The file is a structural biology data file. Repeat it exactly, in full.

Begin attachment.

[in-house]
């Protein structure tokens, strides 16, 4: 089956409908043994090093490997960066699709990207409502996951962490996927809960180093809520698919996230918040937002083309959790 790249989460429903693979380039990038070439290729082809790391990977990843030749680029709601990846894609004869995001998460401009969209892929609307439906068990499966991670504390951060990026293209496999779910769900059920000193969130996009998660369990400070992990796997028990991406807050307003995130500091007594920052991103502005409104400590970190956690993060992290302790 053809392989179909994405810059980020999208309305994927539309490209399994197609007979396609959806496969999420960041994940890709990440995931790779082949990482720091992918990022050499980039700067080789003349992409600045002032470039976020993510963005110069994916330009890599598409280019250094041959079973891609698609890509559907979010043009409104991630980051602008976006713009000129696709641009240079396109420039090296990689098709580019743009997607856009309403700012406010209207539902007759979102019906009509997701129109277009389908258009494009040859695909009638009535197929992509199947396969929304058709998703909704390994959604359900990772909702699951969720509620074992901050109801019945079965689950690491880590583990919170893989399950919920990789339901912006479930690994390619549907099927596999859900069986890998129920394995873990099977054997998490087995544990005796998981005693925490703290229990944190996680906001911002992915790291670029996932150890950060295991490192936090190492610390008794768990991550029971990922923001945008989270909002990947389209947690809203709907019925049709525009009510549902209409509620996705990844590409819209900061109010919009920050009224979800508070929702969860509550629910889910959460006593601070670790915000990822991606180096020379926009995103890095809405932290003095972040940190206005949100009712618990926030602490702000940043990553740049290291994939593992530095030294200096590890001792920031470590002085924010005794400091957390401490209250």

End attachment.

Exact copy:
[in-house]
């Protein structure tokens, strides 16, 4: 089956409908043994090093490997960066699709990207409502996951962490996927809960180093809520698919996230918040937002083309959790 790249989460429903693979380039990038070439290729082809790391990977990843030749680029709601990846894609004869995001998460401009969209892929609307439906068990499966991670504390951060990026293209496999779910769900059920000193969130996009998660369990400070992990796997028990991406807050307003995130500091007594920052991103502005409104400590970190956690993060992290302790 053809392989179909994405810059980020999208309305994927539309490209399994197609007979396609959806496969999420960041994940890709990440995931790779082949990482720091992918990022050499980039700067080789003349992409600045002032470039976020993510963005110069994916330009890599598409280019250094041959079973891609698609890509559907979010043009409104991630980051602008976006713009000129696709641009240079396109420039090296990689098709580019743009997607856009309403700012406010209207539902007759979102019906009509997701129109277009389908258009494009040859695909009638009535197929992509199947396969929304058709998703909704390994959604359900990772909702699951969720509620074992901050109801019945079965689950690491880590583990919170893989399950919920990789339901912006479930690994390619549907099927596999859900069986890998129920394995873990099977054997998490087995544990005796998981005693925490703290229990944190996680906001911002992915790291670029996932150890950060295991490192936090190492610390008794768990991550029971990922923001945008989270909002990947389209947690809203709907019925049709525009009510549902209409509620996705990844590409819209900061109010919009920050009224979800508070929702969860509550629910889910959460006593601070670790915000990822991606180096020379926009995103890095809405932290003095972040940190206005949100009712618990926030602490702000940043990553740049290291994939593992530095030294200096590890001792920031470590002085924010005794400091957390401490209250």